Based on the current state of knowledge and gaps in the literature we will conduct an intervention study to explore novel treatment and rehabilitation of patients at Royal University Hospital (RUH) with motor deficits following stroke. This project has the following objectives:
1. To determine if cross-education, in addition to standard rehabilitation leads to better recovery of upper limb function for stroke patients with hemiparesis.
2. To incorporate functional brain activation as measured by functional magnetic resonance imaging (fMRI) to examine the neural mechanisms associated with changes in motor function of the paretic arm post-stroke.
3. To use diffusion tensor imaging (DTI) tractography to measure connectivity and examine the extent to which white matter tract thickness correlates with preserved motor output in patients post-stroke.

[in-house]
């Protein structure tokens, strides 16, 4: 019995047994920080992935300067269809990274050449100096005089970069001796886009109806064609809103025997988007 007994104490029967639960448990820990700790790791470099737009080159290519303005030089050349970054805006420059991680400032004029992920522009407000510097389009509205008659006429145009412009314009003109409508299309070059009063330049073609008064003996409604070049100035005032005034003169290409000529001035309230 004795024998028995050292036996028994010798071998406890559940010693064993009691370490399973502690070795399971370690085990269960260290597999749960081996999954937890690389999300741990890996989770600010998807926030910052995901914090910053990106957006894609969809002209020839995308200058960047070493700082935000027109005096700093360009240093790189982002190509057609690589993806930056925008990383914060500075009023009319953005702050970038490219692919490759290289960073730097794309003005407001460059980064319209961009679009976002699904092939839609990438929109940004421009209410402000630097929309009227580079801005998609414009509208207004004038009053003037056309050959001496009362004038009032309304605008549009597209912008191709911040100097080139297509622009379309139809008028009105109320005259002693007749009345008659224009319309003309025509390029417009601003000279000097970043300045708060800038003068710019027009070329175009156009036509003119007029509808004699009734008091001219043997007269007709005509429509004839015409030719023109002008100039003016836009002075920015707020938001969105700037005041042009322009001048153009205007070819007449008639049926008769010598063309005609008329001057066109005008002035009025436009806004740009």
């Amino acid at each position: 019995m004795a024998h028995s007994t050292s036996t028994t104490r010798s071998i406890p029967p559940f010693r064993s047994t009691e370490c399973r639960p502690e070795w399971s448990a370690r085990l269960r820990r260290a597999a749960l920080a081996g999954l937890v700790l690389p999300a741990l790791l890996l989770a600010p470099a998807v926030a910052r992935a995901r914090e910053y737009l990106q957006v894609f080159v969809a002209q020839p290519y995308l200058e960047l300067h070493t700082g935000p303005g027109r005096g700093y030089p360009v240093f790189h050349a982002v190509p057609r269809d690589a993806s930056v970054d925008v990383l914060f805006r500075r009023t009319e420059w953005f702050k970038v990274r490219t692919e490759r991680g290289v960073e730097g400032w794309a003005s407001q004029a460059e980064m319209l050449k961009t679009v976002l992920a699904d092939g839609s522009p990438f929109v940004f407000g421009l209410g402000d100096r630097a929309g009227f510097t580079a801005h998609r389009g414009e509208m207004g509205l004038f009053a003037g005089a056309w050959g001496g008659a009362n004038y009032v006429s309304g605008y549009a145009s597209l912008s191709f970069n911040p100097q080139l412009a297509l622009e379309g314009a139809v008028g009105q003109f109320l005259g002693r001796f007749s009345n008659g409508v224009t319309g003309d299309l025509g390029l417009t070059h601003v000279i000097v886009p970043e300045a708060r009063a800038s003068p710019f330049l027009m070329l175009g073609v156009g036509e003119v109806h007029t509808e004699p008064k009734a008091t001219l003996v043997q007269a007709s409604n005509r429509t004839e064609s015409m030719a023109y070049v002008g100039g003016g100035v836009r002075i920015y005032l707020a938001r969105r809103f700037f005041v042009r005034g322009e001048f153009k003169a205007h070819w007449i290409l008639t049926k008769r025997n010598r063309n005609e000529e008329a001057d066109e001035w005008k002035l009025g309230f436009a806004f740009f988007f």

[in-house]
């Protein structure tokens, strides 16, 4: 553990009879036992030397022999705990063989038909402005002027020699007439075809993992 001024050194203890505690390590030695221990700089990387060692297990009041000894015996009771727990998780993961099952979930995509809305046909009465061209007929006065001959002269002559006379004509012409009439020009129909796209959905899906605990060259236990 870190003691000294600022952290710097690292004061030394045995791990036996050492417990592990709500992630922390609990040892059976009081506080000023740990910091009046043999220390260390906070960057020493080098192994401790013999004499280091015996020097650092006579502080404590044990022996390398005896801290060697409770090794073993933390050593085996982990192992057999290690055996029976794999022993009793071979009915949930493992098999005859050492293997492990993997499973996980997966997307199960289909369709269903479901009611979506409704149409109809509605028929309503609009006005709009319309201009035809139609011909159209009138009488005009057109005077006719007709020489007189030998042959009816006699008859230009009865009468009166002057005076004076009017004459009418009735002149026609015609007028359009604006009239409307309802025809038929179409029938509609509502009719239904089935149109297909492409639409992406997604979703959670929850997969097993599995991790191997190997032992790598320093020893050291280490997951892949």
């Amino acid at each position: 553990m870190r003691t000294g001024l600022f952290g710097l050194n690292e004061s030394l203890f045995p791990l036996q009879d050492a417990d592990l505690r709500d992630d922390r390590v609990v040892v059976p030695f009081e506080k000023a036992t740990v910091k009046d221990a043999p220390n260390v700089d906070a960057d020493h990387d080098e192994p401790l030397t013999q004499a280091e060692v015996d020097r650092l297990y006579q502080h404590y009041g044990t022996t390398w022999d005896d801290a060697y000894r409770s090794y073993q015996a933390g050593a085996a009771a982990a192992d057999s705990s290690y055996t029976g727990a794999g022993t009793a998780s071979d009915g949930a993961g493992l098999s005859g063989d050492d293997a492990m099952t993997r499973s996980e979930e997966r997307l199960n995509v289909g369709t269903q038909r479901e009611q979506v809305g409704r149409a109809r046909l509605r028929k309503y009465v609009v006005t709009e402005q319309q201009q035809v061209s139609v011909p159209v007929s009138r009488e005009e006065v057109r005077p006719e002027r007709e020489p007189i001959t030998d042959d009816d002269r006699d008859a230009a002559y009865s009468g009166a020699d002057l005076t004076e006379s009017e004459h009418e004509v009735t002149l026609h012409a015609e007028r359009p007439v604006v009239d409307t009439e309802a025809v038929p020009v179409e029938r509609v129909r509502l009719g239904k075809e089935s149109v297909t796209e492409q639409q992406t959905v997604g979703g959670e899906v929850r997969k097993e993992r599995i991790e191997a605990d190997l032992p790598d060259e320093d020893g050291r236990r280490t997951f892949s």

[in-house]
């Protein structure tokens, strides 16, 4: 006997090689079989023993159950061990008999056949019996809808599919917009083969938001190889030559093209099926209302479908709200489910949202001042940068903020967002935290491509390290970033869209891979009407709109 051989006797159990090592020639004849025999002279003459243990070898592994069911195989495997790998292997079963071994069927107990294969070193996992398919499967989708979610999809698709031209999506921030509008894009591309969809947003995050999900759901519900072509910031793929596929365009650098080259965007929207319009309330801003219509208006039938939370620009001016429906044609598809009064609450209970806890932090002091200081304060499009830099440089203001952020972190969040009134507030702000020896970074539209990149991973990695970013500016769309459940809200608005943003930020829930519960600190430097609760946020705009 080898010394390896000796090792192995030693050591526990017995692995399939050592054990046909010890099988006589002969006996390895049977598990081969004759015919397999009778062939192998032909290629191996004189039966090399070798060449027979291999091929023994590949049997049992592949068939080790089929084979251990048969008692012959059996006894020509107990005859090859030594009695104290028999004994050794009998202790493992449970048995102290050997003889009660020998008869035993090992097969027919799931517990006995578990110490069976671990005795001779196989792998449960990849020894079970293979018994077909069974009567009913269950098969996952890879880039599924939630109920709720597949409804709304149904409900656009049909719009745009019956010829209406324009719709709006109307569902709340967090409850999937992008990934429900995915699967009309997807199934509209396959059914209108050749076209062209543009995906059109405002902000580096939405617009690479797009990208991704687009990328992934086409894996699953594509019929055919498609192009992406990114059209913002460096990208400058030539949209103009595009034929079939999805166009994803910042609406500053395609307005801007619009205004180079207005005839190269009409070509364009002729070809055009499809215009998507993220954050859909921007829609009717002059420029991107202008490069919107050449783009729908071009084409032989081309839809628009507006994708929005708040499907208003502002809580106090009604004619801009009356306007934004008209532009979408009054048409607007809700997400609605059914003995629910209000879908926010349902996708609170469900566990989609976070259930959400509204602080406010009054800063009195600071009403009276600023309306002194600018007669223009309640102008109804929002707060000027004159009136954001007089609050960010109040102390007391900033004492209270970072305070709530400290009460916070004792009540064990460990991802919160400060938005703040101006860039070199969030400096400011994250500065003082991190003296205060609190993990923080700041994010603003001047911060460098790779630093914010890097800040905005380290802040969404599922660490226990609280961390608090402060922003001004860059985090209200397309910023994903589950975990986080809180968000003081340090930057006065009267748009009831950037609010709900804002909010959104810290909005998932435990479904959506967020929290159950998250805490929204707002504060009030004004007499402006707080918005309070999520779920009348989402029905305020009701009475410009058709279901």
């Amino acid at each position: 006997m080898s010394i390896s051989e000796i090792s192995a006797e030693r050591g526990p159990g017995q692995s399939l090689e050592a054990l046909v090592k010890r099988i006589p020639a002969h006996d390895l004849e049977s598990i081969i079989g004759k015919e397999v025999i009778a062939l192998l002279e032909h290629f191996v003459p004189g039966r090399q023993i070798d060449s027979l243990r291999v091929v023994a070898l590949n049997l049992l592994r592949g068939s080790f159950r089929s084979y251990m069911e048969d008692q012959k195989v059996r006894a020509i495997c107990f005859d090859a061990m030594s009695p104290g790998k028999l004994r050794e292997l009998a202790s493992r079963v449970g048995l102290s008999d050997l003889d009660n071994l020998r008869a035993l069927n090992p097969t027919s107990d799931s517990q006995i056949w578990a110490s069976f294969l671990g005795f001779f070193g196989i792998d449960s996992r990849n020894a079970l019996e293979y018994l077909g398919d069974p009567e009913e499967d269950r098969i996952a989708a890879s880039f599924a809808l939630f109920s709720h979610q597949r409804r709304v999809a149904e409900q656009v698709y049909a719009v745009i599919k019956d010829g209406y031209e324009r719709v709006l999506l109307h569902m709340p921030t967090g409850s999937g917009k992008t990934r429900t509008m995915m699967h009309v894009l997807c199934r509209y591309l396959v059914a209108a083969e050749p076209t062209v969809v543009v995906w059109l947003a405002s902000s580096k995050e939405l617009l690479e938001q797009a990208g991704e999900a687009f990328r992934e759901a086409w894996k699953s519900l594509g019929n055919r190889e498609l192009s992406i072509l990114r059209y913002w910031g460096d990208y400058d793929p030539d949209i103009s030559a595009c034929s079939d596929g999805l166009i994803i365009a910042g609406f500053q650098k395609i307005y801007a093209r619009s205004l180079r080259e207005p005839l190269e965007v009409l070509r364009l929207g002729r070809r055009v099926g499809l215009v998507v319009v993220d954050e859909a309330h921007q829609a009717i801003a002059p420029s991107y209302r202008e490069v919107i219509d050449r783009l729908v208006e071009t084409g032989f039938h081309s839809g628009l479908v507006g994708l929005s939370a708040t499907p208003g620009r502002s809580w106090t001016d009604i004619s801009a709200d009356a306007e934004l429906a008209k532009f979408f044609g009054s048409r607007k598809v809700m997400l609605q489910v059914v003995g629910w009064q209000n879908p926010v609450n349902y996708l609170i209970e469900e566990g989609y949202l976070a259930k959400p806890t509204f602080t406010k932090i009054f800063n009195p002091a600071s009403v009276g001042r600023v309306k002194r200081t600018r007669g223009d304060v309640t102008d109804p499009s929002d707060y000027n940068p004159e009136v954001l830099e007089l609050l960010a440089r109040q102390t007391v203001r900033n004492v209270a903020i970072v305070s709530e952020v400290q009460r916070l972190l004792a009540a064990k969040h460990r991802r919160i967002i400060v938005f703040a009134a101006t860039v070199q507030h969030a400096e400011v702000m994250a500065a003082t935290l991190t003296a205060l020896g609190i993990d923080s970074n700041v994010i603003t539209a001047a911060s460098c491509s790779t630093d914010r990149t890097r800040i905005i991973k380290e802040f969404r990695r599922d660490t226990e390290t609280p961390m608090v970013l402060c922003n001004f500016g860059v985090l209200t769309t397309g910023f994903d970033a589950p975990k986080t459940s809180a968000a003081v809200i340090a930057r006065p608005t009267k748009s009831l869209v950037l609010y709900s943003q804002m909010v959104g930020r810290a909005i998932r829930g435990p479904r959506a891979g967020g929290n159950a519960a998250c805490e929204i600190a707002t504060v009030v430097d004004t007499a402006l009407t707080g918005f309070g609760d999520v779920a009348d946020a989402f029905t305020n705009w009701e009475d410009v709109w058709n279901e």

- Cross-education + standard rehabilitation Other
ARM 1: Kind: Experimental Label: cross-education + standard rehabilitation Description: The cross-education group will engage in strength training of the non-paretic hand in addition to standard rehabilitation. Cross-education will be progressive in nature, beginning with 2 sets of 8 repetitions and increasing up to a maximum of 6 sets of 8 repetitions of maximal voluntary effort isometric handgrip contractions as tolerated. Grip training will be performed using standard grip trainers (Digi-Flex Grip trainers) to train both finger flexors and full hand and wrist isometric contractions. In addition, patients will perform controlled dynamic wrist flexion and extension training of the non-paretic hand using exercise tubing with the same prescription. Patients will be asked to complete exercises 3 times per week for 26 weeks, and to record adherence in a training log. An average of one session per week will be considered 'trained'.
|Type||Measure||Time Frame||Safety Issue|
|Primary||Motor function scores as assessed using the Fugl-Meyer Assessment||At 26 weeks|
|Secondary||grip and wrist strength||At 26 weeks|
|Secondary||volume of motor cortex activation||At 26 weeks|